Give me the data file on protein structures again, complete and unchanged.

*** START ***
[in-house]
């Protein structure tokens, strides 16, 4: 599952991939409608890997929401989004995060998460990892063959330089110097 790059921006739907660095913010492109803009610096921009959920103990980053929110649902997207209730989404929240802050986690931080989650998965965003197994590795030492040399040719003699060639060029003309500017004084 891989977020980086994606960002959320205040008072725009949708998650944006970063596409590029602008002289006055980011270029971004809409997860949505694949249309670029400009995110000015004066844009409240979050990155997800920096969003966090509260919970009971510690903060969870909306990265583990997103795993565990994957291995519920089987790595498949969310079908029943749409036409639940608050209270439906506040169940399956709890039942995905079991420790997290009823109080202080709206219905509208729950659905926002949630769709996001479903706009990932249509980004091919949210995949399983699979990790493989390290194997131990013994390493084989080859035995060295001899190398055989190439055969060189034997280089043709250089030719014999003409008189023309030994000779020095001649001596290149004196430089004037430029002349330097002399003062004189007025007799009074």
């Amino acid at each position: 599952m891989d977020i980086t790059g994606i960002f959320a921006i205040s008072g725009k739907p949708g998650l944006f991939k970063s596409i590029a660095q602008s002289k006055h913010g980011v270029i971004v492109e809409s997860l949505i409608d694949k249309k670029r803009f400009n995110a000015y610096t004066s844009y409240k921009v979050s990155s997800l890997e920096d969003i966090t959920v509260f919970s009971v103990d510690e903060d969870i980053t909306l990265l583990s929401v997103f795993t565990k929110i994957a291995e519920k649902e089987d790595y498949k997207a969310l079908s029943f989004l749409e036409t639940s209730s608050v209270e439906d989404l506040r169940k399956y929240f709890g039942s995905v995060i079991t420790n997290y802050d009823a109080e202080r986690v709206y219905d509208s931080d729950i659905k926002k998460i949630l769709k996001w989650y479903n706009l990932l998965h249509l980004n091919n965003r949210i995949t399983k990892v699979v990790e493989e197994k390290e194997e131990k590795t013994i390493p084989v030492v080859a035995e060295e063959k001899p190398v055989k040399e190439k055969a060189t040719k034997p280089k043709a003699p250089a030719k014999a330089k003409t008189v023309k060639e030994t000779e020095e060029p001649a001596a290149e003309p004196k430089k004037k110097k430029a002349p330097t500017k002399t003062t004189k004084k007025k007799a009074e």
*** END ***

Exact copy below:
[in-house]
């Protein structure tokens, strides 16, 4: 599952991939409608890997929401989004995060998460990892063959330089110097 790059921006739907660095913010492109803009610096921009959920103990980053929110649902997207209730989404929240802050986690931080989650998965965003197994590795030492040399040719003699060639060029003309500017004084 891989977020980086994606960002959320205040008072725009949708998650944006970063596409590029602008002289006055980011270029971004809409997860949505694949249309670029400009995110000015004066844009409240979050990155997800920096969003966090509260919970009971510690903060969870909306990265583990997103795993565990994957291995519920089987790595498949969310079908029943749409036409639940608050209270439906506040169940399956709890039942995905079991420790997290009823109080202080709206219905509208729950659905926002949630769709996001479903706009990932249509980004091919949210995949399983699979990790493989390290194997131990013994390493084989080859035995060295001899190398055989190439055969060189034997280089043709250089030719014999003409008189023309030994000779020095001649001596290149004196430089004037430029002349330097002399003062004189007025007799009074």
């Amino acid at each position: 599952m891989d977020i980086t790059g994606i960002f959320a921006i205040s008072g725009k739907p949708g998650l944006f991939k970063s596409i590029a660095q602008s002289k006055h913010g980011v270029i971004v492109e809409s997860l949505i409608d694949k249309k670029r803009f400009n995110a000015y610096t004066s844009y409240k921009v979050s990155s997800l890997e920096d969003i966090t959920v509260f919970s009971v103990d510690e903060d969870i980053t909306l990265l583990s929401v997103f795993t565990k929110i994957a291995e519920k649902e089987d790595y498949k997207a969310l079908s029943f989004l749409e036409t639940s209730s608050v209270e439906d989404l506040r169940k399956y929240f709890g039942s995905v995060i079991t420790n997290y802050d009823a109080e202080r986690v709206y219905d509208s931080d729950i659905k926002k998460i949630l769709k996001w989650y479903n706009l990932l998965h249509l980004n091919n965003r949210i995949t399983k990892v699979v990790e493989e197994k390290e194997e131990k590795t013994i390493p084989v030492v080859a035995e060295e063959k001899p190398v055989k040399e190439k055969a060189t040719k034997p280089k043709a003699p250089a030719k014999a330089k003409t008189v023309k060639e030994t000779e020095e060029p001649a001596a290149e003309p004196k430089k004037k110097k430029a002349p330097t500017k002399t003062t004189k004084k007025k007799a009074e």